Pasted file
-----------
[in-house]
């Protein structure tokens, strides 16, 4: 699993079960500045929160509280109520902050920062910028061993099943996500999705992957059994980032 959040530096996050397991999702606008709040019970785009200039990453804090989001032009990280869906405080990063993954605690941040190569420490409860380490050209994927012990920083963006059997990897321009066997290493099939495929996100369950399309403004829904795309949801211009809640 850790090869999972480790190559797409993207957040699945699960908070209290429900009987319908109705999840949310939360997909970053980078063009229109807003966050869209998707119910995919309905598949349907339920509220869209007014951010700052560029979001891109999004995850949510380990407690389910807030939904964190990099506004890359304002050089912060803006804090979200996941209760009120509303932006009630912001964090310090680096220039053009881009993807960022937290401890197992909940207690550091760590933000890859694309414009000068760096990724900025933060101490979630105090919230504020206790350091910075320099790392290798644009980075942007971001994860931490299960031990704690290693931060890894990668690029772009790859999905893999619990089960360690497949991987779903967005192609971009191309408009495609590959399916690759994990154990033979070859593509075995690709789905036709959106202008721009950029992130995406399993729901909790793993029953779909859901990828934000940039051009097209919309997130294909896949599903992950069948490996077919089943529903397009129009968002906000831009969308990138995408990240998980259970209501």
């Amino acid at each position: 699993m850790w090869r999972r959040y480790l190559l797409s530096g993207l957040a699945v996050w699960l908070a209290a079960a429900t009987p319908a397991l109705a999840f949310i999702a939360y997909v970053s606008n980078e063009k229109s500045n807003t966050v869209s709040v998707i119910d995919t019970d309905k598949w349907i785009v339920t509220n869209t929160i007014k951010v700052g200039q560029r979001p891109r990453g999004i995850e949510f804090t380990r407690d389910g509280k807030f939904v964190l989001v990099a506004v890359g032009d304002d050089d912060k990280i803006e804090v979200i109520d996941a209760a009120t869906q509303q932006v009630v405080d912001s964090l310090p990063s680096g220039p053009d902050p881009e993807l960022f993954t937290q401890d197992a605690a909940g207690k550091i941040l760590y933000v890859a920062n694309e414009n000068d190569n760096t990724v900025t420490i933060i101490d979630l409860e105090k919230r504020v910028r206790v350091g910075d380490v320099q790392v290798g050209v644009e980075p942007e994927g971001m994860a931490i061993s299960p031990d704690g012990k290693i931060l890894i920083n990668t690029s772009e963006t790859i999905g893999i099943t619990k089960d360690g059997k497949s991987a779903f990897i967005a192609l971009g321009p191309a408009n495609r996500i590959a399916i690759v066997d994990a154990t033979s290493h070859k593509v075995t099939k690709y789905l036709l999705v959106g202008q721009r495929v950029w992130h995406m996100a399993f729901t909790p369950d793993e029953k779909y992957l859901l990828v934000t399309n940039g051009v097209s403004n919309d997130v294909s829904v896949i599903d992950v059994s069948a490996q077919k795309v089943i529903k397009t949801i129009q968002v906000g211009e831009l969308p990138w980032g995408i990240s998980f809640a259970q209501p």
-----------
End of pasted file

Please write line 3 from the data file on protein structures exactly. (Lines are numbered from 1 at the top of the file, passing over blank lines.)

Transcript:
């Amino acid at each position: 699993m850790w090869r999972r959040y480790l190559l797409s530096g993207l957040a699945v996050w699960l908070a209290a079960a429900t009987p319908a397991l109705a999840f949310i999702a939360y997909v970053s606008n980078e063009k229109s500045n807003t966050v869209s709040v998707i119910d995919t019970d309905k598949w349907i785009v339920t509220n869209t929160i007014k951010v700052g200039q560029r979001p891109r990453g999004i995850e949510f804090t380990r407690d389910g509280k807030f939904v964190l989001v990099a506004v890359g032009d304002d050089d912060k990280i803006e804090v979200i109520d996941a209760a009120t869906q509303q932006v009630v405080d912001s964090l310090p990063s680096g220039p053009d902050p881009e993807l960022f993954t937290q401890d197992a605690a909940g207690k550091i941040l760590y933000v890859a920062n694309e414009n000068d190569n760096t990724v900025t420490i933060i101490d979630l409860e105090k919230r504020v910028r206790v350091g910075d380490v320099q790392v290798g050209v644009e980075p942007e994927g971001m994860a931490i061993s299960p031990d704690g012990k290693i931060l890894i920083n990668t690029s772009e963006t790859i999905g893999i099943t619990k089960d360690g059997k497949s991987a779903f990897i967005a192609l971009g321009p191309a408009n495609r996500i590959a399916i690759v066997d994990a154990t033979s290493h070859k593509v075995t099939k690709y789905l036709l999705v959106g202008q721009r495929v950029w992130h995406m996100a399993f729901t909790p369950d793993e029953k779909y992957l859901l990828v934000t399309n940039g051009v097209s403004n919309d997130v294909s829904v896949i599903d992950v059994s069948a490996q077919k795309v089943i529903k397009t949801i129009q968002v906000g211009e831009l969308p990138w980032g995408i990240s998980f809640a259970q209501p």